|DR1.com - Business groups want more transparency when it comes to the real costs of generation and power distribution, according to Lisandro Macarrulla, president of the National Business Council (Conep) and Manuel Diez Cabral of the Association of Industries of the DR (AIRD). Yesterday the Central Bank published the government's letter of intent sent to the International Monetary Fund (IMF), where it reveals an increase in electricity tariffs could be forthcoming. |
In the IMF letter of intent, the Fernandez government announced it was up-to-date in obligations with electricity generators but foresaw once again having to resort to increasing tariffs to consumers who pay for the service in order to subsidize inefficiencies in the system.
Diez Cabral says that he would like the application of the technical tariff to be combined with other measures contemplated in the Electricity Law, such as the authorization of non-regulated users. These are consumers who can make significant savings by buying power from the grid and not from power distribution companies.
In the letter, the government stated:
"The Government will implement a more flexible pricing mechanism for electricity tariffs with a view to adopting a "technical tariff"(which will cover the cost of generation, transmission and distribution, and the efficiency losses in the system). As an intermediate step, the government will gradually eliminate the gap between the current tariffs and the "indexed tariff" (which covers existing generation costs) as published by the Superintendence of Electricity, starting in the second half of 2010, with a view to eliminating the gap by the end-December 2010 (structural benchmark).
" The electricity distribution companies (EDEs) will increase the number of their regulated clients by about one-third from 1.4 million in 2009 to 1.9 million by end-September 2010 (structural benchmark); this would entail attaining a (redefined) Cash Recovery Index (CRI) of about 70%, which takes into account the customers in former PRA areas".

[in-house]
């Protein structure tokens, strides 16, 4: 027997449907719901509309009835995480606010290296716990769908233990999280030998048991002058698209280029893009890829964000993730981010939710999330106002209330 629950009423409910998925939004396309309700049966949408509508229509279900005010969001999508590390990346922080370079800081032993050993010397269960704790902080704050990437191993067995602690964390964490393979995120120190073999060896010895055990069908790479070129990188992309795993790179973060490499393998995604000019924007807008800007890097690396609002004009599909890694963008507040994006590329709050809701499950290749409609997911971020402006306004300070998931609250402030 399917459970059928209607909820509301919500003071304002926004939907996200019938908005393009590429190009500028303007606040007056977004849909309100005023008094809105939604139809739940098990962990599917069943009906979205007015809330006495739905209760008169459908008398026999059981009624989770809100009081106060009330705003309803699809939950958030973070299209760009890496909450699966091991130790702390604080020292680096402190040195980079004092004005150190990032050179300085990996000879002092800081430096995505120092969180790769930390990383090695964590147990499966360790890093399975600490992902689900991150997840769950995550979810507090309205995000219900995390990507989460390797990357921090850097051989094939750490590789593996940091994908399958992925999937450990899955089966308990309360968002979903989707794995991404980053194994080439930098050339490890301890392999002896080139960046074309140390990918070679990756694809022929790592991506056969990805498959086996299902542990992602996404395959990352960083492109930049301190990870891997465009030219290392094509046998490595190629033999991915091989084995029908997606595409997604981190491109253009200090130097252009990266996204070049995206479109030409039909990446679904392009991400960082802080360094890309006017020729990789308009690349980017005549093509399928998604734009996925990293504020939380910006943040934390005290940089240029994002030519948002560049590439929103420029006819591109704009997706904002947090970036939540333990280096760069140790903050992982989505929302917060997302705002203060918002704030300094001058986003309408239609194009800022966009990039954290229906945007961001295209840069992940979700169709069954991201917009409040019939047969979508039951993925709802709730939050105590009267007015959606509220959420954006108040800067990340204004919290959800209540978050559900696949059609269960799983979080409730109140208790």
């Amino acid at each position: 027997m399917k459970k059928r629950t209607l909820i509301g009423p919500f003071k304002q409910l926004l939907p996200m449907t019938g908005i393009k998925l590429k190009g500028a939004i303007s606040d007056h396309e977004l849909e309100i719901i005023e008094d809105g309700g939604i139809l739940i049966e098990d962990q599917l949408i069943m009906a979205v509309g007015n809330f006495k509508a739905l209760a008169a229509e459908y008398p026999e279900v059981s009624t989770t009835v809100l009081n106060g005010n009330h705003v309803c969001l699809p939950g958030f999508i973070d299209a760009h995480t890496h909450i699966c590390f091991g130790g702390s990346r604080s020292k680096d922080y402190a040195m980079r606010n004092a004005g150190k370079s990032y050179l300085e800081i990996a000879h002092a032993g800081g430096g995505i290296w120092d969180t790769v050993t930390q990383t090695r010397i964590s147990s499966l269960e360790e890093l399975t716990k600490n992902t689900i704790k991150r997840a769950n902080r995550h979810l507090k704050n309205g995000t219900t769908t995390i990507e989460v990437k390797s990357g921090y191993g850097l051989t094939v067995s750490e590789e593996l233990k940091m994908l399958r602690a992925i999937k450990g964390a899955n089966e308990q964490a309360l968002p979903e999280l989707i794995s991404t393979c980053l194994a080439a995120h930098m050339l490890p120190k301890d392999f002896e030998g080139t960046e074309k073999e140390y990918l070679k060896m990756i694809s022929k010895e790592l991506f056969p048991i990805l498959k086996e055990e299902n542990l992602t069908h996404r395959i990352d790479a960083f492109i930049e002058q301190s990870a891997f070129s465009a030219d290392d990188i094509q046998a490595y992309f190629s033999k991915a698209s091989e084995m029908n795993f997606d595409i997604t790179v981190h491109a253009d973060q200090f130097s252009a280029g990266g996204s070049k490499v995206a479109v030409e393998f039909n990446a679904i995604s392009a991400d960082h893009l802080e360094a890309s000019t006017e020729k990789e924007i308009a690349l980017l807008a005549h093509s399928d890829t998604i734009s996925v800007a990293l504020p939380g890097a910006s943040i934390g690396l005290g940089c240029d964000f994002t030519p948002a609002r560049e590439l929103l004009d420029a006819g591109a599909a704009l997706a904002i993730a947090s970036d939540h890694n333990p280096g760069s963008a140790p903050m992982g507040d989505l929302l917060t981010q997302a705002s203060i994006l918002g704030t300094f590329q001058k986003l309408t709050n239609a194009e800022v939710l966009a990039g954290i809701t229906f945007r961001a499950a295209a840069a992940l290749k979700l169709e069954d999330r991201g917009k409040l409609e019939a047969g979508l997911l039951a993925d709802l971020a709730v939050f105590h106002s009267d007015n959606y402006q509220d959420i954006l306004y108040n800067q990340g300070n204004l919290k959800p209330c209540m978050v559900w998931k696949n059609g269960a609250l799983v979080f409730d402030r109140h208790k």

Celso Marranzini, executive vice president of the Public Electricity Corporation (CDEEE) is optimistic the CDEEE will achieve the goal of 1.9 million paying customers and incorporating 50,000 to the Bonoluz program for the very poor. He told Listin Diario that the present 1.4 million consumers who pay for the service could expect price increases as of June 2010, after the May election. He said he is awaiting recommendations from World Bank specialists.
Marranzini called for more support from the Superintendence of Electricity. He complained that several cases for fraud in process have been left in the air by the Superintendence.
Pedro Perez, president of the association of malls (ONEC) doubts the timing for an increase is the right one. He said the economy is still recovering. "The current tariffs are very high. The easiest solution is to raise the tariff," he said.
Manuel Cabrera, president of the Association of Industries of Herrera said that there would not be solutions while the sector is subsidizing 50% of power served. "We cannot continue to keep the electricity sector as political booty," he said.
Economist Gustavo Volmar writes in Diario Libre rejecting the decision to increase the electricity rates. He says this will reduce the competitiveness of our exports, affect the viability of our companies, especially small business, increase inflation that is estimated at 6-7% for this year, higher than that in the US, Japan or Europe, our main trading partners, which will depress the peso, and it will stimulate more evasion of paying for the service.
To read the English version of the letter sent to the IMF, see www.bancentral.gov.do/english/index-e.asp